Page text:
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Colonoscopy: Why You Need To Get One

Screening tests are specific tests designed to detect disease before you develop symptoms. In other words, in its silent early stage. When it comes to colon cancer, symptoms are often a sign that the disease has become advanced, making treatment more difficult, and your outcome may be worse. Symptoms of colon cancer can be bleeding with bowel movements, abdominal discomfort, new onset of constipation or loose stool. More subtle symptoms can be as vague as fatigue or even becoming short of breath with activities.

Finding colon cancer early requires screening. Adults should generally start being tested at age 50. At this age you have about a 1/3 chance of having a precancerous colon polyp. These colon polyps are silent and if allowed to remain, generally turn cancerous. Things that make you more predisposed to colon cancer and polyps are,

  1. Family history of colon polyps or cancer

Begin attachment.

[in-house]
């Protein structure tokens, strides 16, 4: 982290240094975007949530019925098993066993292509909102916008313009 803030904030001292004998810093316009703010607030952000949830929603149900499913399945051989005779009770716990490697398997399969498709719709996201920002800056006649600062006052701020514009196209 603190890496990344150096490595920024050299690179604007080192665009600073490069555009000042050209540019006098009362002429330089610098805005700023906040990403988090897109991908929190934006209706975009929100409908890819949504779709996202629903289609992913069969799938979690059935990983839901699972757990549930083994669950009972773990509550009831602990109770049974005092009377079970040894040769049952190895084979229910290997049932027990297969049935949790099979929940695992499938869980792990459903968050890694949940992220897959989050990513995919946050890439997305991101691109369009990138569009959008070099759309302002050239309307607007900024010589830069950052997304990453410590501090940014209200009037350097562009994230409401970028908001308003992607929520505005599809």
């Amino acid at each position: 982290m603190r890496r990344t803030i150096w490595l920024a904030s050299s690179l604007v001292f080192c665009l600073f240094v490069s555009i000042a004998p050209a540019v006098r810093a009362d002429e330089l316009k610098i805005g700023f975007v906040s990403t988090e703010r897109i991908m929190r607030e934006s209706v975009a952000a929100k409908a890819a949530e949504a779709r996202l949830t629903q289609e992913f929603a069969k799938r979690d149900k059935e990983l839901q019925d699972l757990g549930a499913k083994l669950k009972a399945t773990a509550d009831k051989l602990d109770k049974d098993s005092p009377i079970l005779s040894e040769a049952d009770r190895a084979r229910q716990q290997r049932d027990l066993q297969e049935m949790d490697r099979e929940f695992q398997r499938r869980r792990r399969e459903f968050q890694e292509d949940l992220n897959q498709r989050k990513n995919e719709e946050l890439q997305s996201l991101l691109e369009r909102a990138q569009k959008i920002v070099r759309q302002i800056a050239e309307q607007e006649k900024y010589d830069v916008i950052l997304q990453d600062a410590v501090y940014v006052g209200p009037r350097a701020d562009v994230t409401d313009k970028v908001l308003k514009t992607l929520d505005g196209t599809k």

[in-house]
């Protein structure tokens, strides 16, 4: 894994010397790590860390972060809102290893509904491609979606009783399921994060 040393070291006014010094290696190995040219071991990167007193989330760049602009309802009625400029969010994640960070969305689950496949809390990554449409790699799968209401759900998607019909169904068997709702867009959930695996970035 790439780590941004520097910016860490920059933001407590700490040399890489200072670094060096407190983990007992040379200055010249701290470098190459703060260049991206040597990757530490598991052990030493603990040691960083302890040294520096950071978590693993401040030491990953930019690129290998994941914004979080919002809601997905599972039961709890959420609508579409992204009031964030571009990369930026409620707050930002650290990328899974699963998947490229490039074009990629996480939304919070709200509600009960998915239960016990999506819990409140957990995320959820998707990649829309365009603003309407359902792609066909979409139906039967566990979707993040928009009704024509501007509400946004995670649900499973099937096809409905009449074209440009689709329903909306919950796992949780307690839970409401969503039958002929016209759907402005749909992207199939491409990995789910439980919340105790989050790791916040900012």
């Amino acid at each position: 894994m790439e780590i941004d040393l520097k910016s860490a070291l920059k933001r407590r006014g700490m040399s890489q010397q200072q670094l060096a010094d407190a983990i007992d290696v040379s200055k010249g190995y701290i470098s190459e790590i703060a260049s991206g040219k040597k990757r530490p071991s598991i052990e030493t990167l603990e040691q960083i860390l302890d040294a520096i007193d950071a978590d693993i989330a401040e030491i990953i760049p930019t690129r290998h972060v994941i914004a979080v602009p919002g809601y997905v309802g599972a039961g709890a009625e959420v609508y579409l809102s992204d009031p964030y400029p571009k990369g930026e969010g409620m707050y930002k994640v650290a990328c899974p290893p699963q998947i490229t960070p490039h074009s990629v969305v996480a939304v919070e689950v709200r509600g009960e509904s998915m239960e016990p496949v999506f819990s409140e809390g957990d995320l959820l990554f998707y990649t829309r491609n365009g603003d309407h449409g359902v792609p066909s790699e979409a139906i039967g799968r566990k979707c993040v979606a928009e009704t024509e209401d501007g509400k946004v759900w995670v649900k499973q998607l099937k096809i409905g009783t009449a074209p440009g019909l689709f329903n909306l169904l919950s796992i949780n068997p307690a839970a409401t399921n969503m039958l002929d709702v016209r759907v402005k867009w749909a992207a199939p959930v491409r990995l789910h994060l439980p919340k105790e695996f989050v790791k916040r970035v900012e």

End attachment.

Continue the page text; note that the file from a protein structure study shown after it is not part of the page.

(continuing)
2. Sedentary lifestyle

  3. Smoking

  4. Alcohol use

  5. Obesity and a high fat diet

Doctors use several tests to screen for colon polyps and cancer

  1. Colonoscopy- this test allows the physician to see inside the colon and painlessly remove any polyps at the same time. Even small cancers can be removed during a colonoscopy.

There is some risk of trauma to the bowel wall during a colonoscopy but this risk is very uncommon. Colonoscopy is the most effective test to detect and prevent colon cancer. This test is usually done every 5-10 years depending on the patient and findings.

  1. Stool tests

There are 2 main types of stool tests available for screening.

One type detects blood in the stool sample that cannot be seen, in other words occult blood.

If this test detects microscopic amounts of blood, a colonoscopy will be done.

The other tests would be a DNA test- like Cologuard. This test is designed to detect cancer not polyps. If test is positive, it also requires a colonoscopy.

Stool tests have a risk of false results and are not as accurate as colonoscopies.

  1. Being screened for colon cancer is very important for all of us. Your doctor is your best guide to which test is best for you and you will be offered this important screening test at your yearly visit. Please agree to be screened because this test can save lives.

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